Surveys in the Workplace, Good or Bad?

Workplace surveys have become an integral part of participative management, especially in today’s world of smart business. Some of the most critical questions surveyors or employers want to know from employees is what they think about the employer, their job, and the management. Many corporations are also increasingly looking for ways to further explore the usefulness of surveys, such as those involving employee attitudes to increase productivity, streamline management and increase workforce efficiency. However, just like any other well thought management concept, surveys can also cause serious harm; more so, if it is misconstrued or misused. Below are some of the benefits as well as disadvantages of workplace surveys.

 

Benefits of workforce surveys

Employee surveys are critical for the well-being a business or organization. Most corporate surveys provide an anonymous system through which critical or sensitive matters in a company can be address without exposing anyone’s identity. Some of the benefits of a survey in the workplace include:

 

  1. Get feedback

Employers can provide employees with a satisfaction survey on a regular basis to receive valuable responses about how employees feel about senior executives and their immediate supervisors. This close working relationship can spark new employee recognition ideas and increase employee appreciation, since most top level managers do not work on the floor with their employees. Employers can also use workplace surveys to compare responses, with those obtained from previous years, to gauge if the company is meeting its financial or non-financial goals.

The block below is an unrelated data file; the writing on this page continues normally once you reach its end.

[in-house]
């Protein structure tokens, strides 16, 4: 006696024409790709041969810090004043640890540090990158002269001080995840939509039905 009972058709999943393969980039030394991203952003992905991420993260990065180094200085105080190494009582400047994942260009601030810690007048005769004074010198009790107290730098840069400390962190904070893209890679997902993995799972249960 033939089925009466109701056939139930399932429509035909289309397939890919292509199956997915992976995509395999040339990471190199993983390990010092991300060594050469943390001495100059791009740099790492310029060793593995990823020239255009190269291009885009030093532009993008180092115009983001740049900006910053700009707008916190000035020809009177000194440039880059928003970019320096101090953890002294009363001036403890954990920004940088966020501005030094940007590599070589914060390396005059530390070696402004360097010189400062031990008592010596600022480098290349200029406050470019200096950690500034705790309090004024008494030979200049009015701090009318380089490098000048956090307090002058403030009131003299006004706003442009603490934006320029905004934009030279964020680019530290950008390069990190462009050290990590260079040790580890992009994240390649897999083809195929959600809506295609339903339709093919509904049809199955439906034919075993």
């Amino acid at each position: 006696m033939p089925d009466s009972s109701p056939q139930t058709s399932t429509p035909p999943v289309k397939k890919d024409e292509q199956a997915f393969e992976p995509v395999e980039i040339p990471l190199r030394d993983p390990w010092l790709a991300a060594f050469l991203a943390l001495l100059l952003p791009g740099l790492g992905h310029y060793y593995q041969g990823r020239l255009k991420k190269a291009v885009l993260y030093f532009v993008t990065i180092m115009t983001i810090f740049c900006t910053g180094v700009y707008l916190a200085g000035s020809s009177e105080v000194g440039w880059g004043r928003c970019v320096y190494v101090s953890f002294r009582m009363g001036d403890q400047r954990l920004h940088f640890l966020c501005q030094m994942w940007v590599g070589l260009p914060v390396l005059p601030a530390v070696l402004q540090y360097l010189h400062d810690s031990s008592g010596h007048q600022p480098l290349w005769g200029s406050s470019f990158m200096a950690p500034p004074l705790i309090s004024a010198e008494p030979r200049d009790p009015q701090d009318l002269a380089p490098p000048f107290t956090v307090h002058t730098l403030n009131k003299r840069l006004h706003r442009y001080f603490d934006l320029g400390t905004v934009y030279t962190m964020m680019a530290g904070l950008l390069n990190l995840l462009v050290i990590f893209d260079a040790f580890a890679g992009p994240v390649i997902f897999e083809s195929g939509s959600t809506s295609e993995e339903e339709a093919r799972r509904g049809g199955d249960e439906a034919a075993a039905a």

1. Encourage accountability

Workplace surveys normally helps keep managers on top of their game. This is the reason why satisfaction surveys are used by senior executives to address leadership inefficiencies or evaluate the performance of managers. Through the surveys, corporations can also learn more about the employee’s working conditions and expectations.

 

  1. Communication

Conducting a workplace survey can easily open the channels of communication; for example, between the management and staff. This is important because employees may not be in a position to face their bosses with straight up questions concerning the choices the management makes.

 

  1. Identify problems

Inclusive workforce surveys can help the management identify areas of weakness before they develop into serious problems. For example, a survey about employee workforce environment can help the management identify teething problems and get around them in a subtle or controlled manner.

 

Disadvantages of workforce surveys

If the results of a well conducted survey are implemented, they can help a business or company move towards attaining its set obligations and goals. For example, a survey can help a company determine the kind of service or products the consumer’s want. The survey participants, on their part, need to find value in the undertaking before them. Some of the shortcomings of workforce surveys include: